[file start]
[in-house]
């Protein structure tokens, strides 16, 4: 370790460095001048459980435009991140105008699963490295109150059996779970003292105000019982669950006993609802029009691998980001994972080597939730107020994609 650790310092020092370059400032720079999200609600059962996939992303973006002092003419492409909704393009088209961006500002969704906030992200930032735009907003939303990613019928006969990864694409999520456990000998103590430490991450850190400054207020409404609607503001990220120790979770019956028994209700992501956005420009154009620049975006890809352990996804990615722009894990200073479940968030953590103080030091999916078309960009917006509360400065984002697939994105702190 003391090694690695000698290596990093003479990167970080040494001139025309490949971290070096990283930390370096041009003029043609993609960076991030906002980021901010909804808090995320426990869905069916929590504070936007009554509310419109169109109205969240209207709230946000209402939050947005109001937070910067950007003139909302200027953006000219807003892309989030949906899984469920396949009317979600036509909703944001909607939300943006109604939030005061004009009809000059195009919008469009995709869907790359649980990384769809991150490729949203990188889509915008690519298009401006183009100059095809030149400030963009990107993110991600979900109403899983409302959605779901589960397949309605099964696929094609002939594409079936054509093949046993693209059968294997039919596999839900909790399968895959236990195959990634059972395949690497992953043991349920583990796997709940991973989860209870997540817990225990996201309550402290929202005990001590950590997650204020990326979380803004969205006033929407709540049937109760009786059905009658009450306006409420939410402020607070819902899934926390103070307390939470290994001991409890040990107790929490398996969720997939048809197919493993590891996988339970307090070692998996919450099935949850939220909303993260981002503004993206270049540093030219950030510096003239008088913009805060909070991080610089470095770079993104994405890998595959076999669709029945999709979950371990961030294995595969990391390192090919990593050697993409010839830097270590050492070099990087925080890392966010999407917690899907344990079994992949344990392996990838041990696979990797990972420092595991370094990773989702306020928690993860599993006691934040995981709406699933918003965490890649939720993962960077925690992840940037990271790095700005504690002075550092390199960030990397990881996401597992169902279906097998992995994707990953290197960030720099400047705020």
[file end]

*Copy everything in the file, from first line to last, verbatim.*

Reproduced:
[in-house]
């Protein structure tokens, strides 16, 4: 370790460095001048459980435009991140105008699963490295109150059996779970003292105000019982669950006993609802029009691998980001994972080597939730107020994609 650790310092020092370059400032720079999200609600059962996939992303973006002092003419492409909704393009088209961006500002969704906030992200930032735009907003939303990613019928006969990864694409999520456990000998103590430490991450850190400054207020409404609607503001990220120790979770019956028994209700992501956005420009154009620049975006890809352990996804990615722009894990200073479940968030953590103080030091999916078309960009917006509360400065984002697939994105702190 003391090694690695000698290596990093003479990167970080040494001139025309490949971290070096990283930390370096041009003029043609993609960076991030906002980021901010909804808090995320426990869905069916929590504070936007009554509310419109169109109205969240209207709230946000209402939050947005109001937070910067950007003139909302200027953006000219807003892309989030949906899984469920396949009317979600036509909703944001909607939300943006109604939030005061004009009809000059195009919008469009995709869907790359649980990384769809991150490729949203990188889509915008690519298009401006183009100059095809030149400030963009990107993110991600979900109403899983409302959605779901589960397949309605099964696929094609002939594409079936054509093949046993693209059968294997039919596999839900909790399968895959236990195959990634059972395949690497992953043991349920583990796997709940991973989860209870997540817990225990996201309550402290929202005990001590950590997650204020990326979380803004969205006033929407709540049937109760009786059905009658009450306006409420939410402020607070819902899934926390103070307390939470290994001991409890040990107790929490398996969720997939048809197919493993590891996988339970307090070692998996919450099935949850939220909303993260981002503004993206270049540093030219950030510096003239008088913009805060909070991080610089470095770079993104994405890998595959076999669709029945999709979950371990961030294995595969990391390192090919990593050697993409010839830097270590050492070099990087925080890392966010999407917690899907344990079994992949344990392996990838041990696979990797990972420092595991370094990773989702306020928690993860599993006691934040995981709406699933918003965490890649939720993962960077925690992840940037990271790095700005504690002075550092390199960030990397990881996401597992169902279906097998992995994707990953290197960030720099400047705020």